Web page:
No outbreak of greed at financial firms - study
GLOBAL - Governance at financial firms has not been significantly worse than at other companies, and the executive directors of banks were not over-paid, according to the first empirical study of pay and governance since the financial crisis.
Writing in Investment Risk and Governance, to be published by SimCorp Strategy Lab, Prof Renée Adams of UQ Business School at the University of Queensland, concludes that although CEOs of financial companies earn more than their counterparts in the non-financial world, they were not over-compensated on a market cap-adjusted basis.
Prof Adams analysed 18,542 data points, corresponding to directors at all directors at S&P500, S&PMidCaps and S&PSmallCaps firms from 1996-2007. Financial firms accounted for 14.57% of the total number of observations.
"Ex post, it is easy to argue that governance problems occurred, but ex ante it is not clear that boards of of financial firms were doing anything much different from boards in other firms," Prof Adams writes in her chapter of the book, Governance and the Financial Crisis.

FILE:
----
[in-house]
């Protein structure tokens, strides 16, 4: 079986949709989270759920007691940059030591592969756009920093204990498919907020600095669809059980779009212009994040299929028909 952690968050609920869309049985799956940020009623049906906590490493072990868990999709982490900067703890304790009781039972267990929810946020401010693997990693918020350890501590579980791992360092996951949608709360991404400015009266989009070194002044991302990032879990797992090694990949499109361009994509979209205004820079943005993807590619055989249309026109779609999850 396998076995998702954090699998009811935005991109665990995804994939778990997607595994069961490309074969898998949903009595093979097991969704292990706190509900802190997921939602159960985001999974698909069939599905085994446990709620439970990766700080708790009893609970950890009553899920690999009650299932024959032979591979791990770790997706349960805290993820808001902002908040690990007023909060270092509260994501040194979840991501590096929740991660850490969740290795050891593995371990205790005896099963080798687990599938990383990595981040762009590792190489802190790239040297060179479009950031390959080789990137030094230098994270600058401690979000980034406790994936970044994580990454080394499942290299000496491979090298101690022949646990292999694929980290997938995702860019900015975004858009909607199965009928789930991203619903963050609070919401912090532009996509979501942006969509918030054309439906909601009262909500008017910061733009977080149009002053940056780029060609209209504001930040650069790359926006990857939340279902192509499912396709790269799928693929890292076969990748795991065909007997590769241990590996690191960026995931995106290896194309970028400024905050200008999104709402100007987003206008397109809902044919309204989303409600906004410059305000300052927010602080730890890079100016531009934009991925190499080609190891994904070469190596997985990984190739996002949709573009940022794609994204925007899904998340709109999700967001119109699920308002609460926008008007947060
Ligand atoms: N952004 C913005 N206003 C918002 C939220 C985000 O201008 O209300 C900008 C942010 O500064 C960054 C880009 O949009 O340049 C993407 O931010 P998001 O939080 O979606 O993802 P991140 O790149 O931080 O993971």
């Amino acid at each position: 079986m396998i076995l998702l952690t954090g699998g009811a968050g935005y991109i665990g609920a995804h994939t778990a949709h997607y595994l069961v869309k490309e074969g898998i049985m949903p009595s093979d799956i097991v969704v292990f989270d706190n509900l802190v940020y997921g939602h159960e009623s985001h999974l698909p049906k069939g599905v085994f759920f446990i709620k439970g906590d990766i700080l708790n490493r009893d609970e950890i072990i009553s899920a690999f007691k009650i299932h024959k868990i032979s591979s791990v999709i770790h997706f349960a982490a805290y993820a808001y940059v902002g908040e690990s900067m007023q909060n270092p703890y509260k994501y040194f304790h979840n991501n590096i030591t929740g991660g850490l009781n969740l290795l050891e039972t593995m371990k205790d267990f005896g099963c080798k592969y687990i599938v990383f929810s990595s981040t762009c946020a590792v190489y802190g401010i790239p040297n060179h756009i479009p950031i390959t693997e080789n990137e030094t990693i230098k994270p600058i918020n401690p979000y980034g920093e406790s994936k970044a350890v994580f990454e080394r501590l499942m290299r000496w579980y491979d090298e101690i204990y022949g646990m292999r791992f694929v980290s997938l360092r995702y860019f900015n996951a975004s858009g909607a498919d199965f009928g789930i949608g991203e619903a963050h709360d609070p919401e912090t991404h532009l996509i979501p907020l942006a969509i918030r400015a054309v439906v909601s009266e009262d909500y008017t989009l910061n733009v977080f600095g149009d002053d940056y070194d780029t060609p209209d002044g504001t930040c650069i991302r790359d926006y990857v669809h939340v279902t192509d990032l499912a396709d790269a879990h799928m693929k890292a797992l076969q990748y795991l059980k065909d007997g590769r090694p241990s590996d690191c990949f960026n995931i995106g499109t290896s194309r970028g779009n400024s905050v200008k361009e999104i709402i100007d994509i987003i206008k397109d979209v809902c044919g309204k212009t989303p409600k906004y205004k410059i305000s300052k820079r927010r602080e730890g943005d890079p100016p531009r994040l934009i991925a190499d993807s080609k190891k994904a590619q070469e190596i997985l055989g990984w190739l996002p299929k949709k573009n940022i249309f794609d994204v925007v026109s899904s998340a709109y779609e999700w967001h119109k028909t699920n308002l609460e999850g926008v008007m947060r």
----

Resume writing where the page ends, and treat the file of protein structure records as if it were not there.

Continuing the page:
She also notes that banks receiving bailout money had boards that were independent, and had directors that were significantly less well remunerated than their counterparts at other companies. "What this suggests is that board independence may not necessarily be beneficial for banks. Independent directors may not always have the expertise necessary to oversee complex banking firms."
Commenting on the findings, Prof Steen Thomsen, director of the Centre for Corporate Governance at Copenhagen Business School, and editor of SimCorp StrategyLab's book, said: "Independence was a good predictor of failure, so some of the things we thought we knew about corporate governance turn out to be wrong."
He added: "The standard story of an outbreak of greed was not the case in the financial industry."